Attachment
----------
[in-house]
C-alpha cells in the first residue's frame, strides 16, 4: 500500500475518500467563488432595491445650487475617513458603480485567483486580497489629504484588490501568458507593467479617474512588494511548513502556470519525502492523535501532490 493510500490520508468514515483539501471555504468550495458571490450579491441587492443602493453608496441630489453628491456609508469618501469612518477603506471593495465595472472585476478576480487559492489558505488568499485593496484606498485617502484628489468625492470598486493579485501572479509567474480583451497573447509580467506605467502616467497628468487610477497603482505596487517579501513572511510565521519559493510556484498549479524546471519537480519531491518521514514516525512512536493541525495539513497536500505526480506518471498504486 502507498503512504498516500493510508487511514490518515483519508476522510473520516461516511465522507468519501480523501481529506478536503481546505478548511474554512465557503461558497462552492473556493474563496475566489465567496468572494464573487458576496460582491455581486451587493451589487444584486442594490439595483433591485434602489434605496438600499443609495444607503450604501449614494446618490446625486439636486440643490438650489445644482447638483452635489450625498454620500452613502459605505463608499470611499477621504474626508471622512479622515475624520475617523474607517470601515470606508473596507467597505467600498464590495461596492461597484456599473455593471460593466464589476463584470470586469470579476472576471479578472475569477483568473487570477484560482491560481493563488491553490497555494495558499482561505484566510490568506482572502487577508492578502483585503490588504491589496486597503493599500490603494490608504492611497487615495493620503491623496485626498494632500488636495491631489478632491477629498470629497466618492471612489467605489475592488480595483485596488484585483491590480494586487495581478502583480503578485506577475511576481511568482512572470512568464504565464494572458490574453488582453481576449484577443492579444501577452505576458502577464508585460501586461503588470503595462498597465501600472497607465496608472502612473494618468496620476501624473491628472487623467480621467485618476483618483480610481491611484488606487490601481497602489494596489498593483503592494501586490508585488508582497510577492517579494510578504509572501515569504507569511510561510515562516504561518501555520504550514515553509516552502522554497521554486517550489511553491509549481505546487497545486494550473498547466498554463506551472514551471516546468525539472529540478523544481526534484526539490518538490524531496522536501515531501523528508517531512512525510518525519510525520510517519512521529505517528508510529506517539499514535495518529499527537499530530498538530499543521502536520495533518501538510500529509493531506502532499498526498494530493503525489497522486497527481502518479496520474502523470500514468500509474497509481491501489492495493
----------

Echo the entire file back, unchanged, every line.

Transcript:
[in-house]
C-alpha cells in the first residue's frame, strides 16, 4: 500500500475518500467563488432595491445650487475617513458603480485567483486580497489629504484588490501568458507593467479617474512588494511548513502556470519525502492523535501532490 493510500490520508468514515483539501471555504468550495458571490450579491441587492443602493453608496441630489453628491456609508469618501469612518477603506471593495465595472472585476478576480487559492489558505488568499485593496484606498485617502484628489468625492470598486493579485501572479509567474480583451497573447509580467506605467502616467497628468487610477497603482505596487517579501513572511510565521519559493510556484498549479524546471519537480519531491518521514514516525512512536493541525495539513497536500505526480506518471498504486 502507498503512504498516500493510508487511514490518515483519508476522510473520516461516511465522507468519501480523501481529506478536503481546505478548511474554512465557503461558497462552492473556493474563496475566489465567496468572494464573487458576496460582491455581486451587493451589487444584486442594490439595483433591485434602489434605496438600499443609495444607503450604501449614494446618490446625486439636486440643490438650489445644482447638483452635489450625498454620500452613502459605505463608499470611499477621504474626508471622512479622515475624520475617523474607517470601515470606508473596507467597505467600498464590495461596492461597484456599473455593471460593466464589476463584470470586469470579476472576471479578472475569477483568473487570477484560482491560481493563488491553490497555494495558499482561505484566510490568506482572502487577508492578502483585503490588504491589496486597503493599500490603494490608504492611497487615495493620503491623496485626498494632500488636495491631489478632491477629498470629497466618492471612489467605489475592488480595483485596488484585483491590480494586487495581478502583480503578485506577475511576481511568482512572470512568464504565464494572458490574453488582453481576449484577443492579444501577452505576458502577464508585460501586461503588470503595462498597465501600472497607465496608472502612473494618468496620476501624473491628472487623467480621467485618476483618483480610481491611484488606487490601481497602489494596489498593483503592494501586490508585488508582497510577492517579494510578504509572501515569504507569511510561510515562516504561518501555520504550514515553509516552502522554497521554486517550489511553491509549481505546487497545486494550473498547466498554463506551472514551471516546468525539472529540478523544481526534484526539490518538490524531496522536501515531501523528508517531512512525510518525519510525520510517519512521529505517528508510529506517539499514535495518529499527537499530530498538530499543521502536520495533518501538510500529509493531506502532499498526498494530493503525489497522486497527481502518479496520474502523470500514468500509474497509481491501489492495493